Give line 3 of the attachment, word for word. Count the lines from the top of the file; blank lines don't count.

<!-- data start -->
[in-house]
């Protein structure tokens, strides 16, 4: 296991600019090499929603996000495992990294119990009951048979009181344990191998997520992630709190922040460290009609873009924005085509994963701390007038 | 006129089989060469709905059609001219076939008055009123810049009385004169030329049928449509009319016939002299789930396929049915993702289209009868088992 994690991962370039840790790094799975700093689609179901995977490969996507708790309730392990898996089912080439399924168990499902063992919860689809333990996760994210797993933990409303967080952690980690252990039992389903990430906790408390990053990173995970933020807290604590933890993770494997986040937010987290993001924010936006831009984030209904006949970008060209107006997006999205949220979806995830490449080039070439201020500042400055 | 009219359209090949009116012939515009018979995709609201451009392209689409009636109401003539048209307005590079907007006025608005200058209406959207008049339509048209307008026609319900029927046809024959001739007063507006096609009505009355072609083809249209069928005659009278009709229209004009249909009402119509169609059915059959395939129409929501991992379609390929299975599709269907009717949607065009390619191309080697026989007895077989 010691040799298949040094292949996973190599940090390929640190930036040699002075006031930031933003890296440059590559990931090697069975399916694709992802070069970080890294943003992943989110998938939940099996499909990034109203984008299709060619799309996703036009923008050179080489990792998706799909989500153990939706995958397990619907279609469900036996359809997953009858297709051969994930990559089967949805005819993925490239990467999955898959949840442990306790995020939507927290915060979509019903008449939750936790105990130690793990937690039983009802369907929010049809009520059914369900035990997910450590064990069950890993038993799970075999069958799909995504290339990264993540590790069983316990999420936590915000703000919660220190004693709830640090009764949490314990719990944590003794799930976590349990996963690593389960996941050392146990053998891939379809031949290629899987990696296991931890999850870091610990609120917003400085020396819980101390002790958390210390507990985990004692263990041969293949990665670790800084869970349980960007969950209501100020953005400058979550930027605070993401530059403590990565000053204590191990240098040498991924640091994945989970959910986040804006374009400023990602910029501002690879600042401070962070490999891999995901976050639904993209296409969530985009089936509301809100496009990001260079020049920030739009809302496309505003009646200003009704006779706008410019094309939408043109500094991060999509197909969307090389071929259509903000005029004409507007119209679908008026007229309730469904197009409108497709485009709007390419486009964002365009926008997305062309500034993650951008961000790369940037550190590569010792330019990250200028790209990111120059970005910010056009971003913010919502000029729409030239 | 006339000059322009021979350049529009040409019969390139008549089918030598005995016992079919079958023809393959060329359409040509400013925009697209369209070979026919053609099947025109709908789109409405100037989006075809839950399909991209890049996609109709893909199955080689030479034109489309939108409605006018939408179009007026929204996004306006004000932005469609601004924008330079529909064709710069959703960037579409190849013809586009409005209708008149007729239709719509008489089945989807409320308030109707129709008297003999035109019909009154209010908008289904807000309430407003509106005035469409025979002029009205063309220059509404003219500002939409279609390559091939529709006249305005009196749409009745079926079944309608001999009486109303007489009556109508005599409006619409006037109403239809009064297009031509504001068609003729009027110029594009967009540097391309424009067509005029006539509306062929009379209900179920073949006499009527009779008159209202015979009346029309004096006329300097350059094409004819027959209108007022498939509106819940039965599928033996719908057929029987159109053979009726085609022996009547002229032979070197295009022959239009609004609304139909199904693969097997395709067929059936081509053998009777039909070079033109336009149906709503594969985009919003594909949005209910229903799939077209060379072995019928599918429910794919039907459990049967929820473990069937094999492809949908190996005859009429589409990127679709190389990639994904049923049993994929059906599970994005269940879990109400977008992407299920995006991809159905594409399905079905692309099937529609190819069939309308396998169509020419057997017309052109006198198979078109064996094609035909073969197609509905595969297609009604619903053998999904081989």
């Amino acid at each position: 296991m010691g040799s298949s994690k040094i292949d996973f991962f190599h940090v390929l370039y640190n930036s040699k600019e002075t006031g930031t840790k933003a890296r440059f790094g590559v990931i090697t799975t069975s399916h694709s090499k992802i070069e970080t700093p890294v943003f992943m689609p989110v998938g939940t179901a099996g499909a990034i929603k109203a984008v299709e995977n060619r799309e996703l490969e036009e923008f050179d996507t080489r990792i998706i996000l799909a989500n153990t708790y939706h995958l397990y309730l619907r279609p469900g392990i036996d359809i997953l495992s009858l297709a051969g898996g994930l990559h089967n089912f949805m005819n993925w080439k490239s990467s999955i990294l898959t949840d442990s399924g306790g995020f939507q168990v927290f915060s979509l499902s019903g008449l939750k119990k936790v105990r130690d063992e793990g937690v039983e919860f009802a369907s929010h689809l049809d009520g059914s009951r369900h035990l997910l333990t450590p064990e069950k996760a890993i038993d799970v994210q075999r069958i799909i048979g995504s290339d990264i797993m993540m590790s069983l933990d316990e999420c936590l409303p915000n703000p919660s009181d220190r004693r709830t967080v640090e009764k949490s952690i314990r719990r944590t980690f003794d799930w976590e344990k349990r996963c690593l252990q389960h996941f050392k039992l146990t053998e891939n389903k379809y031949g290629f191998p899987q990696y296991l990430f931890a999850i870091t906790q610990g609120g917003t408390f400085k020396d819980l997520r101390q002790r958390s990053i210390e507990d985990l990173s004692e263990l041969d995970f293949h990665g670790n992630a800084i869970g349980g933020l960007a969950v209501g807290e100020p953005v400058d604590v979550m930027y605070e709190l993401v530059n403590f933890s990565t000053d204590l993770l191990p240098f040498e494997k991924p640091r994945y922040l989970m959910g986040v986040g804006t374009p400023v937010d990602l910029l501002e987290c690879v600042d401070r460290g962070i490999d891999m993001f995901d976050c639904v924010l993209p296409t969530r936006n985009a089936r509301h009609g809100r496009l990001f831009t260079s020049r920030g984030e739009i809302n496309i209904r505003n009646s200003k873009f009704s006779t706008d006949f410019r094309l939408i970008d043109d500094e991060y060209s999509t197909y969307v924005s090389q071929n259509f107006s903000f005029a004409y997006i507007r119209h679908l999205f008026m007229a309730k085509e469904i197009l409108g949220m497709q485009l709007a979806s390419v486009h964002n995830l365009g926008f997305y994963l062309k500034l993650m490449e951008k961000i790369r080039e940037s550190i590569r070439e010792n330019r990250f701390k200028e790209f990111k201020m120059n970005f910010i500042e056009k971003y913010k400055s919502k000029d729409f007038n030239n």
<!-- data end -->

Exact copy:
């Amino acid at each position: 296991m010691g040799s298949s994690k040094i292949d996973f991962f190599h940090v390929l370039y640190n930036s040699k600019e002075t006031g930031t840790k933003a890296r440059f790094g590559v990931i090697t799975t069975s399916h694709s090499k992802i070069e970080t700093p890294v943003f992943m689609p989110v998938g939940t179901a099996g499909a990034i929603k109203a984008v299709e995977n060619r799309e996703l490969e036009e923008f050179d996507t080489r990792i998706i996000l799909a989500n153990t708790y939706h995958l397990y309730l619907r279609p469900g392990i036996d359809i997953l495992s009858l297709a051969g898996g994930l990559h089967n089912f949805m005819n993925w080439k490239s990467s999955i990294l898959t949840d442990s399924g306790g995020f939507q168990v927290f915060s979509l499902s019903g008449l939750k119990k936790v105990r130690d063992e793990g937690v039983e919860f009802a369907s929010h689809l049809d009520g059914s009951r369900h035990l997910l333990t450590p064990e069950k996760a890993i038993d799970v994210q075999r069958i799909i048979g995504s290339d990264i797993m993540m590790s069983l933990d316990e999420c936590l409303p915000n703000p919660s009181d220190r004693r709830t967080v640090e009764k949490s952690i314990r719990r944590t980690f003794d799930w976590e344990k349990r996963c690593l252990q389960h996941f050392k039992l146990t053998e891939n389903k379809y031949g290629f191998p899987q990696y296991l990430f931890a999850i870091t906790q610990g609120g917003t408390f400085k020396d819980l997520r101390q002790r958390s990053i210390e507990d985990l990173s004692e263990l041969d995970f293949h990665g670790n992630a800084i869970g349980g933020l960007a969950v209501g807290e100020p953005v400058d604590v979550m930027y605070e709190l993401v530059n403590f933890s990565t000053d204590l993770l191990p240098f040498e494997k991924p640091r994945y922040l989970m959910g986040v986040g804006t374009p400023v937010d990602l910029l501002e987290c690879v600042d401070r460290g962070i490999d891999m993001f995901d976050c639904v924010l993209p296409t969530r936006n985009a089936r509301h009609g809100r496009l990001f831009t260079s020049r920030g984030e739009i809302n496309i209904r505003n009646s200003k873009f009704s006779t706008d006949f410019r094309l939408i970008d043109d500094e991060y060209s999509t197909y969307v924005s090389q071929n259509f107006s903000f005029a004409y997006i507007r119209h679908l999205f008026m007229a309730k085509e469904i197009l409108g949220m497709q485009l709007a979806s390419v486009h964002n995830l365009g926008f997305y994963l062309k500034l993650m490449e951008k961000i790369r080039e940037s550190i590569r070439e010792n330019r990250f701390k200028e790209f990111k201020m120059n970005f910010i500042e056009k971003y913010k400055s919502k000029d729409f007038n030239n």